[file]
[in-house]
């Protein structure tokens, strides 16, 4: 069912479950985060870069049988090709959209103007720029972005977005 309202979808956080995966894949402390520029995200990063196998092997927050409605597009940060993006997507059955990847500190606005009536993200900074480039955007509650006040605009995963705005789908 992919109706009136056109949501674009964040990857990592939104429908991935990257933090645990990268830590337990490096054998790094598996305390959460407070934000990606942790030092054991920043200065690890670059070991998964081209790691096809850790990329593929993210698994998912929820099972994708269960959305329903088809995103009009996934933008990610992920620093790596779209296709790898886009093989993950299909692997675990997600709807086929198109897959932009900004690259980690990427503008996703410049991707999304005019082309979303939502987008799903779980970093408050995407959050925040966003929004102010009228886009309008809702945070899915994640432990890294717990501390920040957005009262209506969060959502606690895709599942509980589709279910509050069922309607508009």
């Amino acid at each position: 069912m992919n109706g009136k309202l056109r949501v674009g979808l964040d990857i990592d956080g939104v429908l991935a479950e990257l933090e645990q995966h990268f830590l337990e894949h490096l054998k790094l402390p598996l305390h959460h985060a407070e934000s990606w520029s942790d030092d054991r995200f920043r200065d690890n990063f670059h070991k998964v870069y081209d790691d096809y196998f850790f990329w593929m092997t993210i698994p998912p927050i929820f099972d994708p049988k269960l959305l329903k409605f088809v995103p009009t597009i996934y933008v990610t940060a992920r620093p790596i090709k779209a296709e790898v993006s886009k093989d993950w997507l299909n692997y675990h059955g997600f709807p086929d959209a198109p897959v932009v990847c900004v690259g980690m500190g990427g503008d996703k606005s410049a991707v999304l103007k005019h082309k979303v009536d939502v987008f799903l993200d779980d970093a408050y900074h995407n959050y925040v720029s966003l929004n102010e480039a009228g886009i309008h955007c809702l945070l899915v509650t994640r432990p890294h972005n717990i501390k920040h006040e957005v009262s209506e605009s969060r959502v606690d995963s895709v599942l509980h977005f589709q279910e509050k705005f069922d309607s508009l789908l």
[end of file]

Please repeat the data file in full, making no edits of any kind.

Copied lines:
[in-house]
């Protein structure tokens, strides 16, 4: 069912479950985060870069049988090709959209103007720029972005977005 309202979808956080995966894949402390520029995200990063196998092997927050409605597009940060993006997507059955990847500190606005009536993200900074480039955007509650006040605009995963705005789908 992919109706009136056109949501674009964040990857990592939104429908991935990257933090645990990268830590337990490096054998790094598996305390959460407070934000990606942790030092054991920043200065690890670059070991998964081209790691096809850790990329593929993210698994998912929820099972994708269960959305329903088809995103009009996934933008990610992920620093790596779209296709790898886009093989993950299909692997675990997600709807086929198109897959932009900004690259980690990427503008996703410049991707999304005019082309979303939502987008799903779980970093408050995407959050925040966003929004102010009228886009309008809702945070899915994640432990890294717990501390920040957005009262209506969060959502606690895709599942509980589709279910509050069922309607508009």
């Amino acid at each position: 069912m992919n109706g009136k309202l056109r949501v674009g979808l964040d990857i990592d956080g939104v429908l991935a479950e990257l933090e645990q995966h990268f830590l337990e894949h490096l054998k790094l402390p598996l305390h959460h985060a407070e934000s990606w520029s942790d030092d054991r995200f920043r200065d690890n990063f670059h070991k998964v870069y081209d790691d096809y196998f850790f990329w593929m092997t993210i698994p998912p927050i929820f099972d994708p049988k269960l959305l329903k409605f088809v995103p009009t597009i996934y933008v990610t940060a992920r620093p790596i090709k779209a296709e790898v993006s886009k093989d993950w997507l299909n692997y675990h059955g997600f709807p086929d959209a198109p897959v932009v990847c900004v690259g980690m500190g990427g503008d996703k606005s410049a991707v999304l103007k005019h082309k979303v009536d939502v987008f799903l993200d779980d970093a408050y900074h995407n959050y925040v720029s966003l929004n102010e480039a009228g886009i309008h955007c809702l945070l899915v509650t994640r432990p890294h972005n717990i501390k920040h006040e957005v009262s209506e605009s969060r959502v606690d995963s895709v599942l509980h977005f589709q279910e509050k705005f069922d309607s508009l789908l």